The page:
No, no one asks Jr. if mom should also have a career, if dad should take the promotion, or if he would rather attend private or public school. No, in the vast majority of cases no one is deliberating with Jr. about the kind of life he wishes to have as a child. And is one life better than another? Is homeschooling better than system schooling? Is city life better than country life? Is a life in a Japanese American school superior to one of a child being moved by his parent’s military career to his newest school-of-the-semester ? For that matter, is there only one right, sane, proper way to raise a child?
I know I’m answering your question with questions and that might annoy me too. It’s just that rather than point a finger here, I would like to question one of the unquestionable pre-accepted norms we’re comparing my alternative life-style choice to. Yes, it is “insane” to travel the world with kids as a way of life. I’ll grant you that, but in that same breath, I think the normal way is even more insane. It’s just an insanity that everyone has bought into; it doesn’t seem so odd anymore that everyone around you is a slave to taxes, rat races, bureaucracies, and keeping up with the Jones.
As we enter year three of non-stop world travel, I must tell you that I have learned so much about the world (most famously in I Know Nothing and 99 Other Things The World Has Taught Me), about blissful, utopic, uninhibited happiness, about my family, and about myself. In terms of parenting, I’ve learned to give my kids poverty for Christmas, perpetual barefooted-ness, and an uncensored world education. I’ve learned that there are endless combinations that can lead to ecstatic joy and that any of those can bond and create a family life that I never knew was possible. Is my life choice ideal in every respect? No, none of them are. They all have their own unique, effervescent glow of ying and yang. As they should. I do hope my life-style choice gives others the guts to examine their own. I do hope my too-honest blogging inspires others to consider this other nomadic option. I do hope my nuclear family can continue our lives as The Nomadic Family until we deem it no longer meets our needs. And, above all, I truly hope our extended families can learn to sleep at nights, open their eyes to the fact that we are happy, and maybe, just maybe, learn to be happy too.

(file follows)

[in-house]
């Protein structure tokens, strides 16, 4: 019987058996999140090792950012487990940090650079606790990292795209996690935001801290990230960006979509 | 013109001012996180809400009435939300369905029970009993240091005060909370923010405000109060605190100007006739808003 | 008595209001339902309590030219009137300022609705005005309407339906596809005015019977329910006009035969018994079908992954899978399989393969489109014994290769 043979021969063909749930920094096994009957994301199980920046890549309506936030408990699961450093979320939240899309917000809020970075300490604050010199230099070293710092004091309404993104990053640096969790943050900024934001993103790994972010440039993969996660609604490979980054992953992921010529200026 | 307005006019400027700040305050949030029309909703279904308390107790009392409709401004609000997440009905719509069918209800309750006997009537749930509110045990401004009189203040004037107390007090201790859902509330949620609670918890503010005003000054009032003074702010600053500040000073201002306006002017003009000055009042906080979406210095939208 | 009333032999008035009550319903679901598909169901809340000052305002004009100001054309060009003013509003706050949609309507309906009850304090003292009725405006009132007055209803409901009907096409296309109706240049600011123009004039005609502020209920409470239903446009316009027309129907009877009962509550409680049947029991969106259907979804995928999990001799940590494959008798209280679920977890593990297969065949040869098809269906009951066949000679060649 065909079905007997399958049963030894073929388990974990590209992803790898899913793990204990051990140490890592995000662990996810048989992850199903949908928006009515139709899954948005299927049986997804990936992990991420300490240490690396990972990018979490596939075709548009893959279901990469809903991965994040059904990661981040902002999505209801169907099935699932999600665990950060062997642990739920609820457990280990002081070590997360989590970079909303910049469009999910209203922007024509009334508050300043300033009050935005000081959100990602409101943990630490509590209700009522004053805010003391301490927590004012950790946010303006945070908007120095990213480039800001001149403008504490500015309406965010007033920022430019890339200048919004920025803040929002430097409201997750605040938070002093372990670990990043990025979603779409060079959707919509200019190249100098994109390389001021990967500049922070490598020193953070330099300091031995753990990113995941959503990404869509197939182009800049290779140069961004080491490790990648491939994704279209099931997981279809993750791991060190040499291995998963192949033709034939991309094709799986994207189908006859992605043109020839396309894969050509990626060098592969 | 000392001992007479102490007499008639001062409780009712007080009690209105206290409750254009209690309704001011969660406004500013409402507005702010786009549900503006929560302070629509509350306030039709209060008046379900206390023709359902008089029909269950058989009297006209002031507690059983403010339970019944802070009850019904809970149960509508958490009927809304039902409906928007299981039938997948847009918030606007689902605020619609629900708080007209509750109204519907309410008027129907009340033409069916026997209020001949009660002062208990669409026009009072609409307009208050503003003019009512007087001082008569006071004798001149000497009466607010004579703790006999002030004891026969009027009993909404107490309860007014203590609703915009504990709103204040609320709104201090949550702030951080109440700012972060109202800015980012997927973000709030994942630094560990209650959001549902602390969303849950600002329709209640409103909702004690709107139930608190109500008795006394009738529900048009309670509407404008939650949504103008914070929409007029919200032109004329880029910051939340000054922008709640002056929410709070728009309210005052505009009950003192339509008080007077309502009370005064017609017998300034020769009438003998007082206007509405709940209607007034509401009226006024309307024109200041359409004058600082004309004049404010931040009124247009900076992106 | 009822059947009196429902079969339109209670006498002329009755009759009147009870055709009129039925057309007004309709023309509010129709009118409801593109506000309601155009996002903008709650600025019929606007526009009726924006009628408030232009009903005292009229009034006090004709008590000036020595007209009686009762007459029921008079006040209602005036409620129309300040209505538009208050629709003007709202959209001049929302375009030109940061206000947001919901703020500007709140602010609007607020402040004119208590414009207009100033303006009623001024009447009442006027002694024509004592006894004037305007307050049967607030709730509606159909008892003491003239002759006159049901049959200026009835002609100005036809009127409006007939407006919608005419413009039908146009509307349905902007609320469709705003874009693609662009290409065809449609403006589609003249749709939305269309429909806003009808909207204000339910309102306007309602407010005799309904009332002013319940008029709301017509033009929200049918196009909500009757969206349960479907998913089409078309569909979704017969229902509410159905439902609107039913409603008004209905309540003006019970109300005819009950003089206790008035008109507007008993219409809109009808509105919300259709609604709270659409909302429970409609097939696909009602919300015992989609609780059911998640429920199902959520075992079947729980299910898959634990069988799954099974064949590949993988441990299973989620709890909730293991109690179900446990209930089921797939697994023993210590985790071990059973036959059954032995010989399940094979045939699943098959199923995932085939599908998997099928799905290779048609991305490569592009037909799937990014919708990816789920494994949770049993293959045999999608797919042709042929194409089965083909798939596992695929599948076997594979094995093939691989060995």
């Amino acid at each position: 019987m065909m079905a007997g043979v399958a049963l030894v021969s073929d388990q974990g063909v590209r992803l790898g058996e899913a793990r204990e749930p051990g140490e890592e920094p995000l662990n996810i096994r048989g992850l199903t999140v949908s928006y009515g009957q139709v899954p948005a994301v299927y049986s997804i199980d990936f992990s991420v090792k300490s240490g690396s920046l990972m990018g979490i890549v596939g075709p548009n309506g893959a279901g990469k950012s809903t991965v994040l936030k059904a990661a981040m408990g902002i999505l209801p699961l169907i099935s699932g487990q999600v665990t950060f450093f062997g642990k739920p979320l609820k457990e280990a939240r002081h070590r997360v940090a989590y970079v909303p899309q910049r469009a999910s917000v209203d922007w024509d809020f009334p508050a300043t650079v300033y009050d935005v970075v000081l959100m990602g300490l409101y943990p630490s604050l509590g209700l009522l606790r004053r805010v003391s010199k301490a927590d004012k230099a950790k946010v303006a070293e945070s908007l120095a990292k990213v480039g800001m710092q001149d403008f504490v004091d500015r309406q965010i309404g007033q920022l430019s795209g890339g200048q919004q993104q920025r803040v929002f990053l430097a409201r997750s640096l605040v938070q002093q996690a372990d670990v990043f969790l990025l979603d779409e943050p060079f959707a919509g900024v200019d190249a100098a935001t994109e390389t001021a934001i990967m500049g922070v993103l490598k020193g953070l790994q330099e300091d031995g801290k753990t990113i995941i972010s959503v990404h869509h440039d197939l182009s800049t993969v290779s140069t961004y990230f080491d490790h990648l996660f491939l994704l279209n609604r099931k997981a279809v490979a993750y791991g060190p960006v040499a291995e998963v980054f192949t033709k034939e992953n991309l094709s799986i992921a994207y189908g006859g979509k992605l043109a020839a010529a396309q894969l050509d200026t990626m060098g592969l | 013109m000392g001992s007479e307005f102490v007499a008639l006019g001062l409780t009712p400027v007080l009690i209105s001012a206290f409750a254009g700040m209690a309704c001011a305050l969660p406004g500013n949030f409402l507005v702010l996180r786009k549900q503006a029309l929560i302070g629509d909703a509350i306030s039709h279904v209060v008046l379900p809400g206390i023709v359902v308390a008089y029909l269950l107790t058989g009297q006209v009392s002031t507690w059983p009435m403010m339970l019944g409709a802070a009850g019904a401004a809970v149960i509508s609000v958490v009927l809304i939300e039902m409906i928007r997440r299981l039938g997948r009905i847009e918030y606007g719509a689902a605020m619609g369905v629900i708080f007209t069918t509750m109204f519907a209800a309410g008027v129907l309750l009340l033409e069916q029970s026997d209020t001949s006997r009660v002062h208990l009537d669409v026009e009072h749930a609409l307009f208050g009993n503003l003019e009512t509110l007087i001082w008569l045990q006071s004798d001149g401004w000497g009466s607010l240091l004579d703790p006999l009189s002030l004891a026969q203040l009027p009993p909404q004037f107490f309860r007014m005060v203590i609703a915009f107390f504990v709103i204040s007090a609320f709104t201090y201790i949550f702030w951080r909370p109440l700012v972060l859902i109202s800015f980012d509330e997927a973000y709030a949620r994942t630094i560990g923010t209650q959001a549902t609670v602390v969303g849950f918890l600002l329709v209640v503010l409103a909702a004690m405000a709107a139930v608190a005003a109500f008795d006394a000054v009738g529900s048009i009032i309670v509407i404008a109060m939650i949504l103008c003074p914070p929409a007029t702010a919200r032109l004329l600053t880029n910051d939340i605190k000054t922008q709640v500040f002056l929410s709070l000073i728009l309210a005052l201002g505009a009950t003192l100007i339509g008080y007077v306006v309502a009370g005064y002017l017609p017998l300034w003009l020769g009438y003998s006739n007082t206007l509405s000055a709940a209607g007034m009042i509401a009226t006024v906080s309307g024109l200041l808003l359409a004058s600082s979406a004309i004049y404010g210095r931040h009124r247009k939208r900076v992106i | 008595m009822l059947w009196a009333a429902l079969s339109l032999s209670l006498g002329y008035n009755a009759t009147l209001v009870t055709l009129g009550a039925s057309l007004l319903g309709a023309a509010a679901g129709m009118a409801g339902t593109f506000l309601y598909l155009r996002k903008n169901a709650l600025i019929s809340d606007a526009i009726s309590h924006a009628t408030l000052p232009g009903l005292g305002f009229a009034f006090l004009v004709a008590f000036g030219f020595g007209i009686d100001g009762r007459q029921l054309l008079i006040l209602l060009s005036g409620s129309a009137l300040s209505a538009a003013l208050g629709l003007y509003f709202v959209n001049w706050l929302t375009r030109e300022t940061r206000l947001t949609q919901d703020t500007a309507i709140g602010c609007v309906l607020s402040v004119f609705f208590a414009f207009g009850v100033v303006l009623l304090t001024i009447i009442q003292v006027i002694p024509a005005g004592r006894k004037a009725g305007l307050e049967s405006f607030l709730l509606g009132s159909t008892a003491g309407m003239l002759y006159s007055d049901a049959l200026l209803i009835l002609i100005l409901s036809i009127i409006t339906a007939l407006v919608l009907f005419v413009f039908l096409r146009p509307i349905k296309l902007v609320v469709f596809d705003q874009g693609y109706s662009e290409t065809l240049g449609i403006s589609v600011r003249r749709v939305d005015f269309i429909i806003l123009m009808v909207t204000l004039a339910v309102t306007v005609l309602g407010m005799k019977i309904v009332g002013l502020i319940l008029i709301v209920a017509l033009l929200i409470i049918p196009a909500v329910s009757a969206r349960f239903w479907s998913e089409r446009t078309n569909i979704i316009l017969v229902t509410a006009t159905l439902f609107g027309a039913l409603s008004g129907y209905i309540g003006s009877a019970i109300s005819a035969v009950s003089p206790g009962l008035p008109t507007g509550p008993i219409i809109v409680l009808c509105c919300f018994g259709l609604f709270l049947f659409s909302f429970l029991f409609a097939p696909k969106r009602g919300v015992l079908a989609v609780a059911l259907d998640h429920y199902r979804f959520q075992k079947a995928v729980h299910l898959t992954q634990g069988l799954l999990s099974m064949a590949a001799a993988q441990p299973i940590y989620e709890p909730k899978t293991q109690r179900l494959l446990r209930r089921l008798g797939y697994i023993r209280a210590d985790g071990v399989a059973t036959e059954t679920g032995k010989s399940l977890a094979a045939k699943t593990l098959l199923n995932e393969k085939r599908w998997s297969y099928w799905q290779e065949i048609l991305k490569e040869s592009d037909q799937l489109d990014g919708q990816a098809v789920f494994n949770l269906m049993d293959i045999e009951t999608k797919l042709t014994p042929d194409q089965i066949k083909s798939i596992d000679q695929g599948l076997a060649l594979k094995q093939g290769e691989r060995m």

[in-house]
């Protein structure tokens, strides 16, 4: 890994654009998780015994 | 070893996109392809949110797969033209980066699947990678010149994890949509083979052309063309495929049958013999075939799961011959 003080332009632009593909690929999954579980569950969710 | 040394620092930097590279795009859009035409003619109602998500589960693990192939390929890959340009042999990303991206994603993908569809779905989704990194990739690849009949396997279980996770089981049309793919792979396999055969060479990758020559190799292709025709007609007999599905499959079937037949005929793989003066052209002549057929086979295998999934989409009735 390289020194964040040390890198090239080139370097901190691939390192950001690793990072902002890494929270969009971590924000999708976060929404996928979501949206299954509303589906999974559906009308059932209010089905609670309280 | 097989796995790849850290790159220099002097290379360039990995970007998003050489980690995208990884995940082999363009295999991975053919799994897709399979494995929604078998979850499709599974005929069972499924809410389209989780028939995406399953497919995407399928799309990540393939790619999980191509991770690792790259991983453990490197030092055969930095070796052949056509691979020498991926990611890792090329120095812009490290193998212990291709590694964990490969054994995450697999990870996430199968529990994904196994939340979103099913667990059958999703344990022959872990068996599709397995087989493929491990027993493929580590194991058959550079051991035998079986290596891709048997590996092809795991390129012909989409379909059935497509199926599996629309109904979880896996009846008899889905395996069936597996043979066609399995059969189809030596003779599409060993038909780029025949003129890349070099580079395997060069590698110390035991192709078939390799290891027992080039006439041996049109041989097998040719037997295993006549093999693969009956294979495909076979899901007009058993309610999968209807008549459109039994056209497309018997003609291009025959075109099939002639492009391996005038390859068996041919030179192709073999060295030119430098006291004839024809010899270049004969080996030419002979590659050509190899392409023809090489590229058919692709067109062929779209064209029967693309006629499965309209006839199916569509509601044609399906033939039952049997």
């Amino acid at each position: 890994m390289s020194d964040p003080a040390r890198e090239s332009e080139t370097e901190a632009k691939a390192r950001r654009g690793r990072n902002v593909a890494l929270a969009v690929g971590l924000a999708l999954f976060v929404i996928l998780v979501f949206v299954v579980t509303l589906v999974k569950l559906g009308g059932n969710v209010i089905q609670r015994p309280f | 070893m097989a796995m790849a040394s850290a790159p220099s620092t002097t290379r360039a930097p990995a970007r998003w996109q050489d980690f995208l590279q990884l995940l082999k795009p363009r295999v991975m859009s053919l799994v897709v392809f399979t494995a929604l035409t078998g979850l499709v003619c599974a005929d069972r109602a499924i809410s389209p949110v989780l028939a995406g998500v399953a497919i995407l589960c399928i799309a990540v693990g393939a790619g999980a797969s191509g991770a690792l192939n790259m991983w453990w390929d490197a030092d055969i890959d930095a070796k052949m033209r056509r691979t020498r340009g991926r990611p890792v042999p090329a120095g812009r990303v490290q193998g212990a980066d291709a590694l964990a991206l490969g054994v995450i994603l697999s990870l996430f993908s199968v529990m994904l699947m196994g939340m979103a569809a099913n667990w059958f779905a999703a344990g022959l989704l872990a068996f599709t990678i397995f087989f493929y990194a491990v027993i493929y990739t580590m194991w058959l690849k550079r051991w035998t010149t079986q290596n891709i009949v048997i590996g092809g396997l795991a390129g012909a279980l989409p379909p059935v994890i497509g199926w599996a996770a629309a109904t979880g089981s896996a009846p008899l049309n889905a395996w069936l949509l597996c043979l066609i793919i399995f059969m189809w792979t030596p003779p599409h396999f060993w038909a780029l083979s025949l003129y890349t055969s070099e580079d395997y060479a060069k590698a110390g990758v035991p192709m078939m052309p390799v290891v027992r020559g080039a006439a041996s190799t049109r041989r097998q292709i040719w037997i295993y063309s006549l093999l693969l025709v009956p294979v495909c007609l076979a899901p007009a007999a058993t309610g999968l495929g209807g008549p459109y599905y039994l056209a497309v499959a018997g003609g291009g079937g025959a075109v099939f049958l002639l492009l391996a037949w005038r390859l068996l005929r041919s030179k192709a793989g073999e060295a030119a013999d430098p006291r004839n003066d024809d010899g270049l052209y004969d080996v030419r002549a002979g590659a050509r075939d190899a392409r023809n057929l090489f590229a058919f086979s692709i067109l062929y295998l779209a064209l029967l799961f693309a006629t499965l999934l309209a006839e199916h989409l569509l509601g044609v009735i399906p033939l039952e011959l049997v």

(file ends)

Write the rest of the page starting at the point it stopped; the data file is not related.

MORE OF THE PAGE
Let’s finger paint! Come on, let’s! You know it’s been a long time since you’ve allowed yourself to get messy. I’d be honored to hear how badly I’ve inspired you or ruffled your features. I’m joyful to bring this discussion on the table and see what mess we can make of it, together.
Why Don’t We Get Real Jobs? Because we are so damn happy.
About the Author
You can find more of Gabi’s unorthodox opinions and world travel adventures at The Nomadic Family.Insanely unorthodox, embarrassingly honest, and on her path towards spiritual awareness, Gabi Klaf blogs about her family’s ups and downs in their now third year of non-stop budget world travel. This family of five has lived with an indigenous tribe in the jungles of Ecuador, hitchhiked throughout the world, danced with drunk Vietnamese at weddings, and are now training for their Fall 2013 Annapurna Circuit trek where a film crew will accompany them for a documentary movie about how The Nomadic Family is redefining modern family life. Gabi writes about the untold sides of family travel life, those moments that take your breath away, adventures and mishaps while globetrotting, and how bits of her soul remain in this small town and off the side of that river. She is a guitar-stumming, energy-healing, ADHD wind-loving scaredy cat. Hugely romantic, tantalizingly sweet, and hysterically funny, Gabi Klaf represents a rare Rubix’s Cube of family world adventure.
This post forms part of the ongoing series: Why Don’t You Get a Real Job?